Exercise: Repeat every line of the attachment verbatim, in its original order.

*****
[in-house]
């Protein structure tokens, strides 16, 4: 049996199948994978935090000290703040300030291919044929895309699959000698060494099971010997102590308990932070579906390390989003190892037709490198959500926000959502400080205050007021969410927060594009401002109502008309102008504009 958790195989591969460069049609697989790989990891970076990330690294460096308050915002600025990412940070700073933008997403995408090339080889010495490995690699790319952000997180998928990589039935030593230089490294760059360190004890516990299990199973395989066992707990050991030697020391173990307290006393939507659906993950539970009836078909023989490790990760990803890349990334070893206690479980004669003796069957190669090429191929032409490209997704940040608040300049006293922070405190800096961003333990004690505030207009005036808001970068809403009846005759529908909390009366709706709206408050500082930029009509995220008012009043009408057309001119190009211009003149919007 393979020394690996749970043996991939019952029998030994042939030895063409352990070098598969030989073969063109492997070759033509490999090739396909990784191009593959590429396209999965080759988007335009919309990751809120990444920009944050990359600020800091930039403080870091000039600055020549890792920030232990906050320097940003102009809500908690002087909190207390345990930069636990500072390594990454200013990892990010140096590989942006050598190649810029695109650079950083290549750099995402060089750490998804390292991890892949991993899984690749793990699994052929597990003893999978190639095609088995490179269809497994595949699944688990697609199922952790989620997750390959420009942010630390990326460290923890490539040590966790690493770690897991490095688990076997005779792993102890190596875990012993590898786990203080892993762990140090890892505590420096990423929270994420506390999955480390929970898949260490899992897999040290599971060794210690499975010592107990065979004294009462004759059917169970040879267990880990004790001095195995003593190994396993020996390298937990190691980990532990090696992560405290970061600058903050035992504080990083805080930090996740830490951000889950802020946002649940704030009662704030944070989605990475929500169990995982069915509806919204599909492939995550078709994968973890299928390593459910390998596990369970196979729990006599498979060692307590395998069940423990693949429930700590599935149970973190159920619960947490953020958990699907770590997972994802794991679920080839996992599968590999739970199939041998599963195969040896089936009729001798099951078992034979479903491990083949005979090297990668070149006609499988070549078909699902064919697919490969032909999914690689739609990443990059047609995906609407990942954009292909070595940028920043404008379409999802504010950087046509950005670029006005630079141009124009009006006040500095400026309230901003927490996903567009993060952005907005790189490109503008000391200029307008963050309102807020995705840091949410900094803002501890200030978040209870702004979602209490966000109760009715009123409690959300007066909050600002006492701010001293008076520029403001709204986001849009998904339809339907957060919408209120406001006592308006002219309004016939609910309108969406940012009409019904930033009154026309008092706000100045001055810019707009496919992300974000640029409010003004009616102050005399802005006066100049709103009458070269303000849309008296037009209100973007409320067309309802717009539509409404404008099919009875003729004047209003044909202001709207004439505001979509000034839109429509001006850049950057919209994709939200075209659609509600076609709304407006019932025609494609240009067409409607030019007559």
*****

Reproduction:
[in-house]
């Protein structure tokens, strides 16, 4: 049996199948994978935090000290703040300030291919044929895309699959000698060494099971010997102590308990932070579906390390989003190892037709490198959500926000959502400080205050007021969410927060594009401002109502008309102008504009 958790195989591969460069049609697989790989990891970076990330690294460096308050915002600025990412940070700073933008997403995408090339080889010495490995690699790319952000997180998928990589039935030593230089490294760059360190004890516990299990199973395989066992707990050991030697020391173990307290006393939507659906993950539970009836078909023989490790990760990803890349990334070893206690479980004669003796069957190669090429191929032409490209997704940040608040300049006293922070405190800096961003333990004690505030207009005036808001970068809403009846005759529908909390009366709706709206408050500082930029009509995220008012009043009408057309001119190009211009003149919007 393979020394690996749970043996991939019952029998030994042939030895063409352990070098598969030989073969063109492997070759033509490999090739396909990784191009593959590429396209999965080759988007335009919309990751809120990444920009944050990359600020800091930039403080870091000039600055020549890792920030232990906050320097940003102009809500908690002087909190207390345990930069636990500072390594990454200013990892990010140096590989942006050598190649810029695109650079950083290549750099995402060089750490998804390292991890892949991993899984690749793990699994052929597990003893999978190639095609088995490179269809497994595949699944688990697609199922952790989620997750390959420009942010630390990326460290923890490539040590966790690493770690897991490095688990076997005779792993102890190596875990012993590898786990203080892993762990140090890892505590420096990423929270994420506390999955480390929970898949260490899992897999040290599971060794210690499975010592107990065979004294009462004759059917169970040879267990880990004790001095195995003593190994396993020996390298937990190691980990532990090696992560405290970061600058903050035992504080990083805080930090996740830490951000889950802020946002649940704030009662704030944070989605990475929500169990995982069915509806919204599909492939995550078709994968973890299928390593459910390998596990369970196979729990006599498979060692307590395998069940423990693949429930700590599935149970973190159920619960947490953020958990699907770590997972994802794991679920080839996992599968590999739970199939041998599963195969040896089936009729001798099951078992034979479903491990083949005979090297990668070149006609499988070549078909699902064919697919490969032909999914690689739609990443990059047609995906609407990942954009292909070595940028920043404008379409999802504010950087046509950005670029006005630079141009124009009006006040500095400026309230901003927490996903567009993060952005907005790189490109503008000391200029307008963050309102807020995705840091949410900094803002501890200030978040209870702004979602209490966000109760009715009123409690959300007066909050600002006492701010001293008076520029403001709204986001849009998904339809339907957060919408209120406001006592308006002219309004016939609910309108969406940012009409019904930033009154026309008092706000100045001055810019707009496919992300974000640029409010003004009616102050005399802005006066100049709103009458070269303000849309008296037009209100973007409320067309309802717009539509409404404008099919009875003729004047209003044909202001709207004439505001979509000034839109429509001006850049950057919209994709939200075209659609509600076609709304407006019932025609494609240009067409409607030019007559």